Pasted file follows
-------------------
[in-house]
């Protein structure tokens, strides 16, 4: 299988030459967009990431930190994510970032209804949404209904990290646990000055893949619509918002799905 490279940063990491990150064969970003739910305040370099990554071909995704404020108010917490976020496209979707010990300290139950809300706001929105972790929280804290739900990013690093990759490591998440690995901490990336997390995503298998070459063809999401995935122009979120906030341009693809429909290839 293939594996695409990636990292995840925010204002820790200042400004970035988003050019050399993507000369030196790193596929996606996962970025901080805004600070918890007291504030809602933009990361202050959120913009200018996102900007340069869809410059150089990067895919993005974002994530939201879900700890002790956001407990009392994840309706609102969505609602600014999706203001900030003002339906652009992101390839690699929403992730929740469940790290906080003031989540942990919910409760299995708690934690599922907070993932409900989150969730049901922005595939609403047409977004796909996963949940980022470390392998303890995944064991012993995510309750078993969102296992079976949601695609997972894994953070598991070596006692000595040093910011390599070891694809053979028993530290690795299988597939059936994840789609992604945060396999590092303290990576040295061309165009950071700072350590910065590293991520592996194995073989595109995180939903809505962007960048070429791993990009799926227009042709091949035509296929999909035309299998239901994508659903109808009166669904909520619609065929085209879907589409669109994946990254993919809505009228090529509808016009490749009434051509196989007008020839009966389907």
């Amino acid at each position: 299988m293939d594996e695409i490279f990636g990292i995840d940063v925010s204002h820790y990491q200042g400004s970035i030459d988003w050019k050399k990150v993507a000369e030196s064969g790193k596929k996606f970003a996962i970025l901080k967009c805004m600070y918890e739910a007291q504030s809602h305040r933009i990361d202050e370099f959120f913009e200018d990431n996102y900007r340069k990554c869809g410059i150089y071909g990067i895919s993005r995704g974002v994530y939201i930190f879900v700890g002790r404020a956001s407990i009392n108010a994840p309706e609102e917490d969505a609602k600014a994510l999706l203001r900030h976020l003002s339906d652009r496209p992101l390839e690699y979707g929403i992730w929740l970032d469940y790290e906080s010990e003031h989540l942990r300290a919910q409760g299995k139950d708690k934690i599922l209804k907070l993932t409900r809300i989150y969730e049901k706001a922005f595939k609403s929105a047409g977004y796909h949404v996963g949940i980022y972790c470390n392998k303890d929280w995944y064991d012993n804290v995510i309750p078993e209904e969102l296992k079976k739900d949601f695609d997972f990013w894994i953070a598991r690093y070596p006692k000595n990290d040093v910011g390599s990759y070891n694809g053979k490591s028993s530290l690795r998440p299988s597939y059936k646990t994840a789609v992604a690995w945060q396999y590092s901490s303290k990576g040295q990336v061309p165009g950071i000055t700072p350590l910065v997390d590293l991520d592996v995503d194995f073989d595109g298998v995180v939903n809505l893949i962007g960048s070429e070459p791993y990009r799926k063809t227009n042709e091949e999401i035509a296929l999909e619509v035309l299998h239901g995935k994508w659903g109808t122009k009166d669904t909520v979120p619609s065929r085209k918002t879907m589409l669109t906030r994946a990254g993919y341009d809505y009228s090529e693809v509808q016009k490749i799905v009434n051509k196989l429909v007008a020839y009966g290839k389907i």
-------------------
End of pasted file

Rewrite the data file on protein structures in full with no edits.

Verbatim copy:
[in-house]
């Protein structure tokens, strides 16, 4: 299988030459967009990431930190994510970032209804949404209904990290646990000055893949619509918002799905 490279940063990491990150064969970003739910305040370099990554071909995704404020108010917490976020496209979707010990300290139950809300706001929105972790929280804290739900990013690093990759490591998440690995901490990336997390995503298998070459063809999401995935122009979120906030341009693809429909290839 293939594996695409990636990292995840925010204002820790200042400004970035988003050019050399993507000369030196790193596929996606996962970025901080805004600070918890007291504030809602933009990361202050959120913009200018996102900007340069869809410059150089990067895919993005974002994530939201879900700890002790956001407990009392994840309706609102969505609602600014999706203001900030003002339906652009992101390839690699929403992730929740469940790290906080003031989540942990919910409760299995708690934690599922907070993932409900989150969730049901922005595939609403047409977004796909996963949940980022470390392998303890995944064991012993995510309750078993969102296992079976949601695609997972894994953070598991070596006692000595040093910011390599070891694809053979028993530290690795299988597939059936994840789609992604945060396999590092303290990576040295061309165009950071700072350590910065590293991520592996194995073989595109995180939903809505962007960048070429791993990009799926227009042709091949035509296929999909035309299998239901994508659903109808009166669904909520619609065929085209879907589409669109994946990254993919809505009228090529509808016009490749009434051509196989007008020839009966389907």
């Amino acid at each position: 299988m293939d594996e695409i490279f990636g990292i995840d940063v925010s204002h820790y990491q200042g400004s970035i030459d988003w050019k050399k990150v993507a000369e030196s064969g790193k596929k996606f970003a996962i970025l901080k967009c805004m600070y918890e739910a007291q504030s809602h305040r933009i990361d202050e370099f959120f913009e200018d990431n996102y900007r340069k990554c869809g410059i150089y071909g990067i895919s993005r995704g974002v994530y939201i930190f879900v700890g002790r404020a956001s407990i009392n108010a994840p309706e609102e917490d969505a609602k600014a994510l999706l203001r900030h976020l003002s339906d652009r496209p992101l390839e690699y979707g929403i992730w929740l970032d469940y790290e906080s010990e003031h989540l942990r300290a919910q409760g299995k139950d708690k934690i599922l209804k907070l993932t409900r809300i989150y969730e049901k706001a922005f595939k609403s929105a047409g977004y796909h949404v996963g949940i980022y972790c470390n392998k303890d929280w995944y064991d012993n804290v995510i309750p078993e209904e969102l296992k079976k739900d949601f695609d997972f990013w894994i953070a598991r690093y070596p006692k000595n990290d040093v910011g390599s990759y070891n694809g053979k490591s028993s530290l690795r998440p299988s597939y059936k646990t994840a789609v992604a690995w945060q396999y590092s901490s303290k990576g040295q990336v061309p165009g950071i000055t700072p350590l910065v997390d590293l991520d592996v995503d194995f073989d595109g298998v995180v939903n809505l893949i962007g960048s070429e070459p791993y990009r799926k063809t227009n042709e091949e999401i035509a296929l999909e619509v035309l299998h239901g995935k994508w659903g109808t122009k009166d669904t909520v979120p619609s065929r085209k918002t879907m589409l669109t906030r994946a990254g993919y341009d809505y009228s090529e693809v509808q016009k490749i799905v009434n051509k196989l429909v007008a020839y009966g290839k389907i």